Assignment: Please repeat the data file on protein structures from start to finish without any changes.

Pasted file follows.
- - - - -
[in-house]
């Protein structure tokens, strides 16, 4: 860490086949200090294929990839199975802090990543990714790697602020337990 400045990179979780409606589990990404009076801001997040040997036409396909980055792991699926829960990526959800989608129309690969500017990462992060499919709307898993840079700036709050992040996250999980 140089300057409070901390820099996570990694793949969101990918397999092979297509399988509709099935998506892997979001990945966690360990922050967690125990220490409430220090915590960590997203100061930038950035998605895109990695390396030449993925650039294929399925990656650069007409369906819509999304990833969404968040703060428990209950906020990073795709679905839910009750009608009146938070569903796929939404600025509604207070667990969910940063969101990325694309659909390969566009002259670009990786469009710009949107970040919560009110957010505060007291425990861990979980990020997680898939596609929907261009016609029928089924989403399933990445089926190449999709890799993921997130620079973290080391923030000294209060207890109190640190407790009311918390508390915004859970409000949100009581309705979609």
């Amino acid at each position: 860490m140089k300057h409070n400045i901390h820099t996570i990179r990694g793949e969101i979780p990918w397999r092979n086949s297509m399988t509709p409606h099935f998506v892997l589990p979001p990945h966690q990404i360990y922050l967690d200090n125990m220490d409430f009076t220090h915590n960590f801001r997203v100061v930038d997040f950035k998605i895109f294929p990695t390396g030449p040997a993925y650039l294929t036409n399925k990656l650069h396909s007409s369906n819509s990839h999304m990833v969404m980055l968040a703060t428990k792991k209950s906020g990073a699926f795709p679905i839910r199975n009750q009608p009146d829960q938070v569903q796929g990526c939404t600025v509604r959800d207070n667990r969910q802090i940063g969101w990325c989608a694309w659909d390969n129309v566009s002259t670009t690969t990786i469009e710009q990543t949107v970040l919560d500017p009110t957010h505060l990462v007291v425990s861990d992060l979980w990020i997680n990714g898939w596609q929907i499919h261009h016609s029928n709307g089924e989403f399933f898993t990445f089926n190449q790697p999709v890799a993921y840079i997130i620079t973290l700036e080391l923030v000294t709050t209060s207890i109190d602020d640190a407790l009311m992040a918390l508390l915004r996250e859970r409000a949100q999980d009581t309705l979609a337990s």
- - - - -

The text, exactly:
[in-house]
């Protein structure tokens, strides 16, 4: 860490086949200090294929990839199975802090990543990714790697602020337990 400045990179979780409606589990990404009076801001997040040997036409396909980055792991699926829960990526959800989608129309690969500017990462992060499919709307898993840079700036709050992040996250999980 140089300057409070901390820099996570990694793949969101990918397999092979297509399988509709099935998506892997979001990945966690360990922050967690125990220490409430220090915590960590997203100061930038950035998605895109990695390396030449993925650039294929399925990656650069007409369906819509999304990833969404968040703060428990209950906020990073795709679905839910009750009608009146938070569903796929939404600025509604207070667990969910940063969101990325694309659909390969566009002259670009990786469009710009949107970040919560009110957010505060007291425990861990979980990020997680898939596609929907261009016609029928089924989403399933990445089926190449999709890799993921997130620079973290080391923030000294209060207890109190640190407790009311918390508390915004859970409000949100009581309705979609």
């Amino acid at each position: 860490m140089k300057h409070n400045i901390h820099t996570i990179r990694g793949e969101i979780p990918w397999r092979n086949s297509m399988t509709p409606h099935f998506v892997l589990p979001p990945h966690q990404i360990y922050l967690d200090n125990m220490d409430f009076t220090h915590n960590f801001r997203v100061v930038d997040f950035k998605i895109f294929p990695t390396g030449p040997a993925y650039l294929t036409n399925k990656l650069h396909s007409s369906n819509s990839h999304m990833v969404m980055l968040a703060t428990k792991k209950s906020g990073a699926f795709p679905i839910r199975n009750q009608p009146d829960q938070v569903q796929g990526c939404t600025v509604r959800d207070n667990r969910q802090i940063g969101w990325c989608a694309w659909d390969n129309v566009s002259t670009t690969t990786i469009e710009q990543t949107v970040l919560d500017p009110t957010h505060l990462v007291v425990s861990d992060l979980w990020i997680n990714g898939w596609q929907i499919h261009h016609s029928n709307g089924e989403f399933f898993t990445f089926n190449q790697p999709v890799a993921y840079i997130i620079t973290l700036e080391l923030v000294t709050t209060s207890i109190d602020d640190a407790l009311m992040a918390l508390l915004r996250e859970r409000a949100q999980d009581t309705l979609a337990s």